Then, I added my mana. This is a mana-hungry deck, so I needed to ensure I had enough budget room for mana cards. In went Izzet Guildgate and Terramorphic Expanse alongside Everflowing Chalice, Dreamstone Hedron, and all three Izzet mana rocks. I also made room for Burnished Hart, Armillary Sphere, and Pilgrim's Eye. We needed some land-fetching!

The spells—these are the most important cards for an Izzet deck. I needed card-drawing, burn, counterspells, bounce, and other cards as well. That’s a lot for a spell suite. You can find a lot of cheap, common, quality entries in those areas, so I first looked to see what expensive, flashy cards the deck would need.

Past in Flames
I began with Past in Flames. This is almost a Yawgmoth's Will in some decks, and I can flash it back later. It’s a great way to blow out a table! This deck had to run an Invoke the Firemind, too! After that, I looked at other options. Spelltwine is brilliant late, and Wild Ricochet is among the best Fork or Redirect variants ever printed. The best burn spell for this deck is Urza's Rage, and I had to add it in, too.

After those pricier cards were admitted, it was easy to begin filling in the gaps. Countermagic is often pricey because even solid commons have a lot of value. I went with Cancel, Suffocating Blast, Spell Contortion, Faerie Trickery, Exclude, Lost in the Mist, Traumatic Visions, and Essence Backlash. Clearly, this is not my ideal counter suite, but it works cheaply enough. I’d prefer Dissipate, Dissolve, and Forbid to a lot of these, and there are better counters at more expensive costs. But it works.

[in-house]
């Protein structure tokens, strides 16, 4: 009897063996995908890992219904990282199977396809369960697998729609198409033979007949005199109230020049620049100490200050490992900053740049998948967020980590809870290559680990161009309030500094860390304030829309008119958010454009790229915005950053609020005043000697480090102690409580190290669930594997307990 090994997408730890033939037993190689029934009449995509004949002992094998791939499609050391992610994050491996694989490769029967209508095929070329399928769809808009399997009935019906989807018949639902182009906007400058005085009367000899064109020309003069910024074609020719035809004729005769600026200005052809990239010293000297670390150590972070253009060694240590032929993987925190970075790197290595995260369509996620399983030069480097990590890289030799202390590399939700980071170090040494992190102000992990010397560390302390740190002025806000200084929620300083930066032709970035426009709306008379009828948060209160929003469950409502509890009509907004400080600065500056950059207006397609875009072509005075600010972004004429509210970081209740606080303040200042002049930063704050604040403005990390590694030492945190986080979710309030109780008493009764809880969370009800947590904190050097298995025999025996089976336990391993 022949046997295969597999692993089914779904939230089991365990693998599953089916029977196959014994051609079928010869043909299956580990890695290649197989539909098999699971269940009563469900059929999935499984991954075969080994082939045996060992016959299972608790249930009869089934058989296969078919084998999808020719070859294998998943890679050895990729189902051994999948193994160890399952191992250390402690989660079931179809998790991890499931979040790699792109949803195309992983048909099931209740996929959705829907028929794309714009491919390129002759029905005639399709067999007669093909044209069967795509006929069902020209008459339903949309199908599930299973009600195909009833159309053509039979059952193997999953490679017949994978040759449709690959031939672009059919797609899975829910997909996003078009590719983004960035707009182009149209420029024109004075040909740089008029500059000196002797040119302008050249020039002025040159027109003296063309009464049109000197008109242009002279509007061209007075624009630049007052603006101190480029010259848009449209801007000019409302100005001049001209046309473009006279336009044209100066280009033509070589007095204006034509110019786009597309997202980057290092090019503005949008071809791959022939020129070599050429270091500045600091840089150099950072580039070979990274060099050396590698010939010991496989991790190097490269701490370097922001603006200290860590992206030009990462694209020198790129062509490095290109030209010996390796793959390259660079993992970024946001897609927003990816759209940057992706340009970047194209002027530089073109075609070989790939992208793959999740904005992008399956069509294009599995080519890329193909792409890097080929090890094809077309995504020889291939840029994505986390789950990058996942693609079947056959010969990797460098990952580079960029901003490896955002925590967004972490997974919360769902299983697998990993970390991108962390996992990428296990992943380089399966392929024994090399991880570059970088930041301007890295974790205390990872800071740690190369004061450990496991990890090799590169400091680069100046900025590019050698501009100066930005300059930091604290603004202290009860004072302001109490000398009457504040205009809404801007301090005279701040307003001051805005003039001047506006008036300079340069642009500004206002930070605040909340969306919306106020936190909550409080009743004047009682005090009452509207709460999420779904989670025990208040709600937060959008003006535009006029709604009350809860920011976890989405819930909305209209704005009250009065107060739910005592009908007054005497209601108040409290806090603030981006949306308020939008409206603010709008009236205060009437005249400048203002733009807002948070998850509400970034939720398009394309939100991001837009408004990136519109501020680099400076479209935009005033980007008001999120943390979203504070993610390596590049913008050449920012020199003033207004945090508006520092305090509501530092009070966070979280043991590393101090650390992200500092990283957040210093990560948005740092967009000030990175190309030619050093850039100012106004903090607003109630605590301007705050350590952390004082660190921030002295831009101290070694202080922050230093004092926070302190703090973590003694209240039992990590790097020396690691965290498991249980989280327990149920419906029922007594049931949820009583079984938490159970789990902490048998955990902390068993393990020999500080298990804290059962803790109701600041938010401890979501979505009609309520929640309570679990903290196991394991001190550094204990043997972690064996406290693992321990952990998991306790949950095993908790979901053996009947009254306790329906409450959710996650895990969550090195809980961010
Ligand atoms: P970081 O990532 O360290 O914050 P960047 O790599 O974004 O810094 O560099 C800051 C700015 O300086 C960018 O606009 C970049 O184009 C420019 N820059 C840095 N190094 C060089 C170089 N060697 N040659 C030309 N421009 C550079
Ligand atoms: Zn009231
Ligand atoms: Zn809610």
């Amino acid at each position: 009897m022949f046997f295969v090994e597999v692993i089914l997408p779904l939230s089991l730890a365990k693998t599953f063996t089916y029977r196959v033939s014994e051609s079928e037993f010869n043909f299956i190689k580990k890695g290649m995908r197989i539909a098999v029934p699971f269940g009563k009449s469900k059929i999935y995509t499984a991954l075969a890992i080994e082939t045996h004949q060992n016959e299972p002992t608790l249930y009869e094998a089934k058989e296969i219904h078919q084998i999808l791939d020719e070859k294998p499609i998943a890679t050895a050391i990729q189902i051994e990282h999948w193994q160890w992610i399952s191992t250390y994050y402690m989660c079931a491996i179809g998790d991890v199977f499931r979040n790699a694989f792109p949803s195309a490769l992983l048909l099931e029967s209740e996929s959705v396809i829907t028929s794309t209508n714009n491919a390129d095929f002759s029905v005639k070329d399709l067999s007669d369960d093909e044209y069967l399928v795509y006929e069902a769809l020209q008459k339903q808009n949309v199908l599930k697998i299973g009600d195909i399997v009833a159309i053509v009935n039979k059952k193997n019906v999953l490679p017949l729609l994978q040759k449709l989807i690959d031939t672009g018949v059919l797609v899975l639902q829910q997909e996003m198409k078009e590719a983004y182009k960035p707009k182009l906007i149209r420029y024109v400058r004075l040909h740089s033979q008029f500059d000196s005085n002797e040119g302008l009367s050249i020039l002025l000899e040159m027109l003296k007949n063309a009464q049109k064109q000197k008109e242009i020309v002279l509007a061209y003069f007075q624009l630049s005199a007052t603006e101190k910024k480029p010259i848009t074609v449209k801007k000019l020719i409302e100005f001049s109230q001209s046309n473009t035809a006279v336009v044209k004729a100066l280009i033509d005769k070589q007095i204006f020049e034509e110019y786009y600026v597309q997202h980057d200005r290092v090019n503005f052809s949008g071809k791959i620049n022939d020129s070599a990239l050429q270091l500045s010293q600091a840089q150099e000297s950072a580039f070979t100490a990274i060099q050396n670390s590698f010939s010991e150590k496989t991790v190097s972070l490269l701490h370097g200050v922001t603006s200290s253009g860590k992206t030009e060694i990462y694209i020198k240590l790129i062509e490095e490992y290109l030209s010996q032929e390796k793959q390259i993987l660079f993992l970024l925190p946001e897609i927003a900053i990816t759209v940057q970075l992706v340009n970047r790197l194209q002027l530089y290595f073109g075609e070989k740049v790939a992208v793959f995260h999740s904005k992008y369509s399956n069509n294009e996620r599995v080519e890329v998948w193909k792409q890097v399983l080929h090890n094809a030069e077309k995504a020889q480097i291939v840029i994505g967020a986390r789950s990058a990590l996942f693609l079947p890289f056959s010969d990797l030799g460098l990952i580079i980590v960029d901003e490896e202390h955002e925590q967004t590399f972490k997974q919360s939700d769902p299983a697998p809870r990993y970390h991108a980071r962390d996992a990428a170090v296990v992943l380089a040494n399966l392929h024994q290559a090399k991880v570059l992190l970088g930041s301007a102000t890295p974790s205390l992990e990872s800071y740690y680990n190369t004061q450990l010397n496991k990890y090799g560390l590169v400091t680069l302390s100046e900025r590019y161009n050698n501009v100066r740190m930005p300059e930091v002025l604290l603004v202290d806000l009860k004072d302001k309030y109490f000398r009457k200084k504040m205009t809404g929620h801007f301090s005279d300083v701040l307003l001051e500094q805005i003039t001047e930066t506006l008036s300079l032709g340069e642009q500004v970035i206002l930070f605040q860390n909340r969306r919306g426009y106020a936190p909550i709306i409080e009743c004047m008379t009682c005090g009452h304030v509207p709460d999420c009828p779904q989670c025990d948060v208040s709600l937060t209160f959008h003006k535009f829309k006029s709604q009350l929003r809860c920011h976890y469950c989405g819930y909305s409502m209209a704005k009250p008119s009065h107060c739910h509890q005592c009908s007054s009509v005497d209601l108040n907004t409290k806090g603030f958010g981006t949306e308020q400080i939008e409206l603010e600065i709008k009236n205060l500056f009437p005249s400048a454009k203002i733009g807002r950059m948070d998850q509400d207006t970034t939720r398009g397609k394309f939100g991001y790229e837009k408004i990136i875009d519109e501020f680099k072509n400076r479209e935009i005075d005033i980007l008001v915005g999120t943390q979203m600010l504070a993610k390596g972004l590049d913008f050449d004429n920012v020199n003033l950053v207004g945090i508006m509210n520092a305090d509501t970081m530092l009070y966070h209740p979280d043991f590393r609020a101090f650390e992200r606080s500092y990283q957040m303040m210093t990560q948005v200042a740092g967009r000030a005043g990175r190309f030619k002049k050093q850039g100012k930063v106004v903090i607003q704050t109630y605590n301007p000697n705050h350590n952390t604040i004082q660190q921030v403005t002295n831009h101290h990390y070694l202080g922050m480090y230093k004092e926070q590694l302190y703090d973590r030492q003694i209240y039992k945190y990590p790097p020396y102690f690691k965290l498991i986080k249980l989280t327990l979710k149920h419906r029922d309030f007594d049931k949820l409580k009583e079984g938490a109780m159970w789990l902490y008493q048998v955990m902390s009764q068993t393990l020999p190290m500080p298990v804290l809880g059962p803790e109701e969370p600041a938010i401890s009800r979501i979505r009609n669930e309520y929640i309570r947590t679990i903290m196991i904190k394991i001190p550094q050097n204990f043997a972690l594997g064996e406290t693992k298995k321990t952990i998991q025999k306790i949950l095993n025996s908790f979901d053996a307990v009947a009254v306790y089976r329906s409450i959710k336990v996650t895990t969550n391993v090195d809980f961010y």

I also wanted some burn besides the Rage and Suffocating Blast (plus the Backlash if you count it). Firebolt, Prophetic Bolt, Devil's Play, Lightning Surge, and Fanning the Flames all fit in nicely. I wanted some more, but I ran out of room. Still, I have three X burn spells (don’t forget the Invoke) and the Rage, which often acts as one. Take another look at the Surge—it has flashback and will often hit for 6 unpreventable damage twice.

Jilt
Niv-MIzzet demanded some tempo, and I had to agree with his majesty. In went Mind Games, Gigadrowse, Capsize, and Jilt. While that is not a lot, it slides alongside cards such as Lost in the Mist or Tidespout Tyrant quite nicely. Man, I wish I had money for a Cyclonic Rift!